The great P.T. Barnum is often credited with saying "There's a sucker born every minute." Yes, there is a world full of gullible people.
Every week, I get a call from a reader - almost always an older person - who has gotten a letter about winning some foreign lottery or helping somebody get their lost millions safely into a U.S. bank account.
This scam has been tried for years and you would think that the word gets around, but my phone still rings and I gently tell them that someone is trying to hoodwink them.
My favorite episodes of the Beverly Hillbillies feature guest star Phil Silvers as "Honest John," a con man who attempts, with some success, to "sell" the Clampetts an assortment of national treasures, including the White House. He has Jed make out the check to an organization whose acronym is always C.A.S.H.
For as long as I can remember, folks have been looking for Bigfoot, the giant man-like monkey or monkey-like man. They've also been looking for the Loch Ness Monster, a giant creature that is believe to inhabit a lake in Scotland.
There are folks who have made money off of both creatures, especially the writers of tabloids that specialize in headlines of the science fiction variety.
Aunt Mertice Ruth, a highly teased, chain-smoking old gal, actually had mail subscriptions to some of the tawdry tabs. She would argue out loud with the papers as she read them.
"They're trying to insinuate that Rock Hudson is a sissy," Myrt crowed one day. I'm glad she didn't live long enough to find out any different.
She would also buy copies of tabloids with headlines like "Monkey performs brain surgery." She said she bought them because they had the best horoscopes.
But Myrt had some idea that if they put it in print, there must be some truth to it.
At this point in my life, I haven't had any major surgery. But if they take me to the hospital and try to tell me that Cheeta is going to be my surgeon, I'll make a new door in that place.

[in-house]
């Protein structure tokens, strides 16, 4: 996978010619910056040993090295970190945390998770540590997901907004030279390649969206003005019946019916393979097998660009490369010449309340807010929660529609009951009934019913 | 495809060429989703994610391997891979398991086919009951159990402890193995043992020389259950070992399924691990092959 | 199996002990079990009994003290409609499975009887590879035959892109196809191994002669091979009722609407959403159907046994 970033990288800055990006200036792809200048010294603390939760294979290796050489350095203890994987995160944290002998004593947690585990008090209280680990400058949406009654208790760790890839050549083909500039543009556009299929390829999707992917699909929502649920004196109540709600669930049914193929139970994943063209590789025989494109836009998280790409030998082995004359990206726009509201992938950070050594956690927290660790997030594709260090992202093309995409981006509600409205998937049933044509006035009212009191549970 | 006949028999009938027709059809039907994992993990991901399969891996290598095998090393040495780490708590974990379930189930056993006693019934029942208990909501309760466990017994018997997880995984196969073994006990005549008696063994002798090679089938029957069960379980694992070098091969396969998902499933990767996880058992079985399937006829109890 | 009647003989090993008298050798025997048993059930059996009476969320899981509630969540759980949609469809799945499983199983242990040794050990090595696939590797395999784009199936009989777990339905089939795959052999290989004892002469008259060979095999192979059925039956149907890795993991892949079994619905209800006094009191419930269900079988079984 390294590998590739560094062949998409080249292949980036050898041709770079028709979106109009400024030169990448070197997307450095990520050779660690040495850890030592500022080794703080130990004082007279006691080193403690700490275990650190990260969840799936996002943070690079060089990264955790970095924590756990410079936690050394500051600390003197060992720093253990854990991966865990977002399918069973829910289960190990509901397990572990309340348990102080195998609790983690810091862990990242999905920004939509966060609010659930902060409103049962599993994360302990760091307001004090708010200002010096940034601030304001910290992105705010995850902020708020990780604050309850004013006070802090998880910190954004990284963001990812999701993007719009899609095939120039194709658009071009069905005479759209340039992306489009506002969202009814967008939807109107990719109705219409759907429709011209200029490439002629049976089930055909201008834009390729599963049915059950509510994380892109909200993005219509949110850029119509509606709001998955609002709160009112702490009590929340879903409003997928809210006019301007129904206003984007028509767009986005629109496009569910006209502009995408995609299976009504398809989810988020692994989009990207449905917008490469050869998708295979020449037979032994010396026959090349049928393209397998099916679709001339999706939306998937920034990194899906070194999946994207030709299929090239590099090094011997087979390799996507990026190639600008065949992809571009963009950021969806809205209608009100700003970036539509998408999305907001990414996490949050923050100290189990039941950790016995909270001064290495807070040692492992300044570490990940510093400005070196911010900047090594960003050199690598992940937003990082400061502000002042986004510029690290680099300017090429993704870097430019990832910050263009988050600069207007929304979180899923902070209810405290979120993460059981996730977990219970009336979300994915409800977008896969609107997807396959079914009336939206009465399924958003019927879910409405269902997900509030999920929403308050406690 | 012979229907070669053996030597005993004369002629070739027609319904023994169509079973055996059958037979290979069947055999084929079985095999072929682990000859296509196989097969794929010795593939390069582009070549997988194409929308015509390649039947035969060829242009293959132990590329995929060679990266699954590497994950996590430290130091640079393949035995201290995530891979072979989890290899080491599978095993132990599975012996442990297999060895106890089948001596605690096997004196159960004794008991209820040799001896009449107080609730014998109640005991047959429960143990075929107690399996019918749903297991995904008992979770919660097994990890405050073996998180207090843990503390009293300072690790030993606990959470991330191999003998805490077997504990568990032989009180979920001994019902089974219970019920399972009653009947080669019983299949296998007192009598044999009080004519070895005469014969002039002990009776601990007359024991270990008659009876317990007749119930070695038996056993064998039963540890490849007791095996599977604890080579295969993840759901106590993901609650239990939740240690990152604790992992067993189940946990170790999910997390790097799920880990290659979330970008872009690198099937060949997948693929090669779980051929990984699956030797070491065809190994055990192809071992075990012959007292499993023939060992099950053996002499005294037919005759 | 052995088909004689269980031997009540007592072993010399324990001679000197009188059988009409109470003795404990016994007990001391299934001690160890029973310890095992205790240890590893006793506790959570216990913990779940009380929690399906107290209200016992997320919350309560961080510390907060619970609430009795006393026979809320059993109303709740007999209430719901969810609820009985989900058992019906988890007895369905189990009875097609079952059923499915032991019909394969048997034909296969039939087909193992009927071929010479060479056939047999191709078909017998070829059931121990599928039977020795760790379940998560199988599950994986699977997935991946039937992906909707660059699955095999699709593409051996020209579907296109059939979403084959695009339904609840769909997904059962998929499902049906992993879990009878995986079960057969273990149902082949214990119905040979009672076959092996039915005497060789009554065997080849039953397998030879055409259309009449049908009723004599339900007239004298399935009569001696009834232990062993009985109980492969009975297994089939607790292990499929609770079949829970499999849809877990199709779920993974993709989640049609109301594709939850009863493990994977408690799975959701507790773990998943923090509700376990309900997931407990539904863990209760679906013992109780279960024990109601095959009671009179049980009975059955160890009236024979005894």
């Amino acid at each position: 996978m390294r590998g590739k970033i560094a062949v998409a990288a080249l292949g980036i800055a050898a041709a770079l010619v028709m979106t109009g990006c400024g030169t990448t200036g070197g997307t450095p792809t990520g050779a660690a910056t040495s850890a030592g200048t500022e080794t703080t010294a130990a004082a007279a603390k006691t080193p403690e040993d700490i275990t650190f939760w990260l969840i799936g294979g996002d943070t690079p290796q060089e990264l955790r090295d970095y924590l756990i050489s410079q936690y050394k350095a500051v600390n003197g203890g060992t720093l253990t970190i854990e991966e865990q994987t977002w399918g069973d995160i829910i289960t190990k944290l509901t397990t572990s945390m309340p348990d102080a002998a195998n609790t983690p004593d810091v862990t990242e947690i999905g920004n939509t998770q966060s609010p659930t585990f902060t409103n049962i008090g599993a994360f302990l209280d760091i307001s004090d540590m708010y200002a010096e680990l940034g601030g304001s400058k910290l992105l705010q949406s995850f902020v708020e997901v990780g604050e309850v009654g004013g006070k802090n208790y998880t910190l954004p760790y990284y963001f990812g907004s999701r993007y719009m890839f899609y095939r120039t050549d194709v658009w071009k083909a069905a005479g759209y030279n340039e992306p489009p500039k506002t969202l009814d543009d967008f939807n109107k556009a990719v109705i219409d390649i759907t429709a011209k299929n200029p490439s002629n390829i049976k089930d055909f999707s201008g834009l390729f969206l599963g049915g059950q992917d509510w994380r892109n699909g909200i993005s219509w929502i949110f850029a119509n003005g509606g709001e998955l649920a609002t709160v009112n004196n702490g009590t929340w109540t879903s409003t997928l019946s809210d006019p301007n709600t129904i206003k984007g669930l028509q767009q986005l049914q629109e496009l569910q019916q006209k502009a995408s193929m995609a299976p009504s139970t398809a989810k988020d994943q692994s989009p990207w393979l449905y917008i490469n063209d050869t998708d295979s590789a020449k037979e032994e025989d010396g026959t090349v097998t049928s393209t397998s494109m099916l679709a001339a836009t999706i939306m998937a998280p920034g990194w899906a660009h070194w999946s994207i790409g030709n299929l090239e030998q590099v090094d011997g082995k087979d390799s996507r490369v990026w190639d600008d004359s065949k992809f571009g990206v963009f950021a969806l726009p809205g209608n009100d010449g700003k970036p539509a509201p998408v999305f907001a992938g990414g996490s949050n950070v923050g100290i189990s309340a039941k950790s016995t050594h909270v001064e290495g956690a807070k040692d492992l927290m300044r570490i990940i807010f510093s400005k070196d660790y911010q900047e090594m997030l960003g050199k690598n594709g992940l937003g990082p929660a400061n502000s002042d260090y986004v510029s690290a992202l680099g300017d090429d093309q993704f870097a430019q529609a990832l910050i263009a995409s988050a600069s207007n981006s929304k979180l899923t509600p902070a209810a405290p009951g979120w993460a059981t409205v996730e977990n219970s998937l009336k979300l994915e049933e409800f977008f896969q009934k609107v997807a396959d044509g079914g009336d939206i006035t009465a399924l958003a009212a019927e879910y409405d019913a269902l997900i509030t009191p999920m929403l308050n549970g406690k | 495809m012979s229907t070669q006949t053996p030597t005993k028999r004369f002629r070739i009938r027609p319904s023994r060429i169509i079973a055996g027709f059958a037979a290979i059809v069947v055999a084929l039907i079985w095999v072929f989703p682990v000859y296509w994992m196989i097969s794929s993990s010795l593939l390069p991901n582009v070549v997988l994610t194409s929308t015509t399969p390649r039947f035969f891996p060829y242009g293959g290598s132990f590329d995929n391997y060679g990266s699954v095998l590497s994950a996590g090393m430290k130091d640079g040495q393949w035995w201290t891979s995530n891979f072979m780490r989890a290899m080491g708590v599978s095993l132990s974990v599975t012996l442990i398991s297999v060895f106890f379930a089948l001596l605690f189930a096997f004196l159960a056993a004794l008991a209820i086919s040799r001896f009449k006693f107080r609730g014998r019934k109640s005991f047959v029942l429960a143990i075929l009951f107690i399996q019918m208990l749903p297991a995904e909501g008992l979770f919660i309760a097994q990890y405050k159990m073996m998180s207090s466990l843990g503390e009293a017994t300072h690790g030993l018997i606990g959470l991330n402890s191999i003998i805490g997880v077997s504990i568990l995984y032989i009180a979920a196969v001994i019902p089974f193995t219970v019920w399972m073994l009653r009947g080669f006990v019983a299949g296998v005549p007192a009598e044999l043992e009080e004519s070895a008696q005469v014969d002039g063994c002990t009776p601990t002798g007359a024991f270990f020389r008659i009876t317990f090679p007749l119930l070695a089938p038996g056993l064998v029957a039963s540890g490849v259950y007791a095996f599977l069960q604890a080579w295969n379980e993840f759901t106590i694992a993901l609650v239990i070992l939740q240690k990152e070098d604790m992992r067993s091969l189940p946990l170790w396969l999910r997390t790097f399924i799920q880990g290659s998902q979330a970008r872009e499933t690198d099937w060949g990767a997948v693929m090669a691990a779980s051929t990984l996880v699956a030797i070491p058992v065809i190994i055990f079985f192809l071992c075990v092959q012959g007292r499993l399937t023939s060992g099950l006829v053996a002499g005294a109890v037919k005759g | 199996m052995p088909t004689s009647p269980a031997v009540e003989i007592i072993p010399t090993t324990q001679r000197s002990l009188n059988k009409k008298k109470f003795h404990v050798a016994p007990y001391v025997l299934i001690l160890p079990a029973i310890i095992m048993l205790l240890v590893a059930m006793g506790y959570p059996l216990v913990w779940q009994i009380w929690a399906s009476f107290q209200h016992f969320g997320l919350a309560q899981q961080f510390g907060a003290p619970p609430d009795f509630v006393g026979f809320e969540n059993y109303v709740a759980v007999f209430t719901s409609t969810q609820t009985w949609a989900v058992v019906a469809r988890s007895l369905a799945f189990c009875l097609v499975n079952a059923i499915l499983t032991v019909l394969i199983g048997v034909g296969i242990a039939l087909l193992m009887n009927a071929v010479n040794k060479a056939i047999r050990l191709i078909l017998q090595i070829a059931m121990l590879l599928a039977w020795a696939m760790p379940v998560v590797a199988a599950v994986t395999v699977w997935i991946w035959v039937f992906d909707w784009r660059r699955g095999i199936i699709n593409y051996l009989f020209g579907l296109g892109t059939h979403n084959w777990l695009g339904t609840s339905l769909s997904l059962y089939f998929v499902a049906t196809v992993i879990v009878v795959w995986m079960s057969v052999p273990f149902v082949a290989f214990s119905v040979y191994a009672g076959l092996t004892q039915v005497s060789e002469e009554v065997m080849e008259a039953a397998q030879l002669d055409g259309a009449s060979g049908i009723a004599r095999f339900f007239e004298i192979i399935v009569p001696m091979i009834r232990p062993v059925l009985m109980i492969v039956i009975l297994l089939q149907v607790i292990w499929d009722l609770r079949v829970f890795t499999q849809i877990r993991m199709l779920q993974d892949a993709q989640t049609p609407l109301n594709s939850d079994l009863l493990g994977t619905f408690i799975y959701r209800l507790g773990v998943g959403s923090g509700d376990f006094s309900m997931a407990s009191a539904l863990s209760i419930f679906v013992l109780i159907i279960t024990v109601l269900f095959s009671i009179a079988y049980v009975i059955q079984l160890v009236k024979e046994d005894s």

But it seemed there was always something about old Bigfoot. He was usually seen in someplace like Oregon. The description was always the same: 7 or 8 feet tall, big hairy overgrown creature with a pair of feet for which you'd be hard-pressed to find a pair of shoes.
Now comes the story of Matthew Whitton and Rick Dyer, who got a gorilla suit and convinced a Bigfoot tracker that they had found old Bigfoot right here in our neck of the woods.
The tracker paid them $50,000 to haul in the carcass.
If you are a professional Bigfoot tracker, that's your business. But I could write you a long list of other things you could be doing with your time.
If you want to see some genuine freaky things, go down to the fourth floor of the State Capitol and see the two-headed calf or the two-headed snake. They are preserved in the state museum.
If you go between January and April, stop on the third floor and catch a side show like you won't see anywhere else. What's amazing is 9 million people in this state let those characters decide how some of their money is spent.
Did Barnum have it right or what?
Harris Blackwood is community editor of The Times. His columns appear Sundays and only in the print edition on Wednesdays.